(LC3.16) What are some ways to select all three of the dest, air_time, and distance variables from flights? Give the code showing how to do this in at least three different ways.

Solution:

# A tibble: 336,776 x 3
   dest  air_time distance
   <chr>    <dbl>    <dbl>
 1 IAH        227     1400
 2 IAH        227     1416
 3 MIA        160     1089
 4 BQN        183     1576
 5 ATL        116      762
 6 ORD        150      719
 7 FLL        158     1065
 8 IAD         53      229
 9 MCO        140      944
10 ORD        138      733
# … with 336,766 more rows
# A tibble: 336,776 x 3
   dest  air_time distance
   <chr>    <dbl>    <dbl>
 1 IAH        227     1400
 2 IAH        227     1416
 3 MIA        160     1089
 4 BQN        183     1576
 5 ATL        116      762
 6 ORD        150      719
 7 FLL        158     1065
 8 IAD         53      229
 9 MCO        140      944
10 ORD        138      733
# … with 336,766 more rows
# A tibble: 336,776 x 6
   dest  air_time distance  gain    hours gain_per_hour
   <chr>    <dbl>    <dbl> <dbl>    <dbl>         <dbl>
 1 IAH        227     1400    -9 3.78333       -2.37885
 2 IAH        227     1416   -16 3.78333       -4.22907
 3 MIA        160     1089   -31 2.66667      -11.625  
 4 BQN        183     1576    17 3.05           5.57377
 5 ATL        116      762    19 1.93333        9.82759
 6 ORD        150      719   -16 2.5           -6.4    
 7 FLL        158     1065   -24 2.63333       -9.11392
 8 IAD         53      229    11 0.883333      12.4528 
 9 MCO        140      944     5 2.33333        2.14286
10 ORD        138      733   -10 2.300         -4.34783
# … with 336,766 more rows

(LC3.17) How could one use starts_with, ends_with, and contains to select columns from the flights data frame? Provide three different examples in total: one for starts_with, one for ends_with, and one for contains.

Solution:

# A tibble: 336,776 x 5
     day dep_time dep_delay dest  distance
   <int>    <int>     <dbl> <chr>    <dbl>
 1     1      517         2 IAH       1400
 2     1      533         4 IAH       1416
 3     1      542         2 MIA       1089
 4     1      544        -1 BQN       1576
 5     1      554        -6 ATL        762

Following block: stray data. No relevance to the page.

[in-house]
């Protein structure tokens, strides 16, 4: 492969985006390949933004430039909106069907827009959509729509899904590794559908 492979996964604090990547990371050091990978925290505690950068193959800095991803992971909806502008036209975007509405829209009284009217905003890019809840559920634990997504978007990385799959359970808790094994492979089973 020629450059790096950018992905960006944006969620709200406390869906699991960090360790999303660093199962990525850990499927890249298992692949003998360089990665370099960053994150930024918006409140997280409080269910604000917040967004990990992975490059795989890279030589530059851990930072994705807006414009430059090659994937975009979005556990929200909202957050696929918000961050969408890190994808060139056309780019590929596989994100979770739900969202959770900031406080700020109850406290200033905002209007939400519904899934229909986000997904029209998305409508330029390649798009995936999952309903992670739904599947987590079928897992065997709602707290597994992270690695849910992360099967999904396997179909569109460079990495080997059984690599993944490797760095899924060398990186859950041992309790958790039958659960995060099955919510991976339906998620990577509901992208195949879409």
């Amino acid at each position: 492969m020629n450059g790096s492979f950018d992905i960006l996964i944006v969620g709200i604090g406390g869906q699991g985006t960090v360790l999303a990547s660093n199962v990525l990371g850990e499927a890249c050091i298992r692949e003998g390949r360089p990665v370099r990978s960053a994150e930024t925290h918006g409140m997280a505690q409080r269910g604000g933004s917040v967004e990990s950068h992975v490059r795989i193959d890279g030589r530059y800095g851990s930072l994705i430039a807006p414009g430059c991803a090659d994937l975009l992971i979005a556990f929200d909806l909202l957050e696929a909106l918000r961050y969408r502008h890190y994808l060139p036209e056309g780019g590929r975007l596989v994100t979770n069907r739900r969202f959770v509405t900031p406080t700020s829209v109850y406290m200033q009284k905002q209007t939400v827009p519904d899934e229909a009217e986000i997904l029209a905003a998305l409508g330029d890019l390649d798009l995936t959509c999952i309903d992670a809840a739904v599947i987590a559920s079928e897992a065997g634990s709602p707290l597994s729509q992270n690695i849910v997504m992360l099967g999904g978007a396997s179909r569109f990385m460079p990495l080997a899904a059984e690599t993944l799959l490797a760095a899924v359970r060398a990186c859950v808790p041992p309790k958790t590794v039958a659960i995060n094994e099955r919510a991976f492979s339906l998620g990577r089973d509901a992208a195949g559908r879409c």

6     1      554        -4 ORD        719
 7     1      555        -5 FLL       1065
 8     1      557        -3 IAD        229
 9     1      557        -3 MCO        944
10     1      558        -2 ORD        733
# … with 336,766 more rows
# A tibble: 336,776 x 2
   dep_delay arr_delay
       <dbl>     <dbl>
 1         2        11
 2         4        20
 3         2        33
 4        -1       -18
 5        -6       -25
 6        -4        12
 7        -5        19
 8        -3       -14
 9        -3        -8
10        -2         8
# … with 336,766 more rows
# A tibble: 336,776 x 3
   dep_time sched_dep_time dep_delay
      <int>          <int>     <dbl>
 1      517            515         2
 2      533            529         4
 3      542            540         2
 4      544            545        -1
 5      554            600        -6
 6      554            558        -4
 7      555            600        -5
 8      557            600        -3
 9      557            600        -3
10      558            600        -2
# … with 336,766 more rows

(LC3.18) Why might we want to use the select() function on a data frame?

Solution: To narrow down the data frame, to make it easier to look at. Using View() for example.

(LC3.19) Create a new data frame that shows the top 5 airports with the largest arrival delays from NYC in 2013.

Solution:

# A tibble: 5 x 2
  dest  avg_delay
  <chr>     <dbl>
1 CAE     41.7642
2 TUL     33.6599
3 OKC     30.6190
4 JAC     28.0952
5 TYS     24.0692

(LC3.20) Using the datasets included in the nycflights13 package, compute the available seat miles for each airline sorted in descending order. After completing all the necessary data wrangling steps, the resulting data frame should have 16 rows (one for each airline) and 2 columns (airline name and available seat miles). Here are some hints:

  1. Crucial: Unless you are very confident in what you are doing, it is worthwhile to not starting coding right away, but rather first sketch out on paper all the necessary data wrangling steps not using exact code, but rather high-level pseudocode that is informal yet detailed enough to articulate what you are doing. This way you won’t confuse what you are trying to do (the algorithm) with how you are going to do it (writing dplyr code).
  2. Take a close look at all the datasets using the View() function: flights, weather, planes, airports, and airlines to identify which variables are necessary to compute available seat miles.
  3. Figure 3.7 above showing how the various datasets can be joined will also be useful.
  4. Consider the data wrangling verbs in Table 3.2 as your toolbox!

Solution: Here are some examples of student-written pseudocode. Based on our own pseudocode, let’s first display the entire solution.

# A tibble: 16 x 2
   carrier         ASM
   <chr>         <dbl>
 1 UA      15516377526
 2 DL      10532885801
 3 B6       9618222135
 4 AA       3677292231
 5 US       2533505829
 6 VX       2296680778
 7 EV       1817236275
 8 WN       1718116857
 9 9E        776970310
10 HA        642478122
11 AS        314104736
12 FL        219628520
13 F9        184832280
14 YV         20163632
15 MQ          7162420
16 OO          1299835

Let’s now break this down step-by-step. To compute the available seat miles for a given flight, we need the distance variable from the flights data frame and the seats variable from the planes data frame, necessitating a join by the key variable tailnum as illustrated in Figure 3.7. To keep the resulting data frame easy to view, we’ll select() only these two variables and carrier:

# A tibble: 284,170 x 3
   carrier seats distance
   <chr>   <int>    <dbl>
 1 UA        149     1400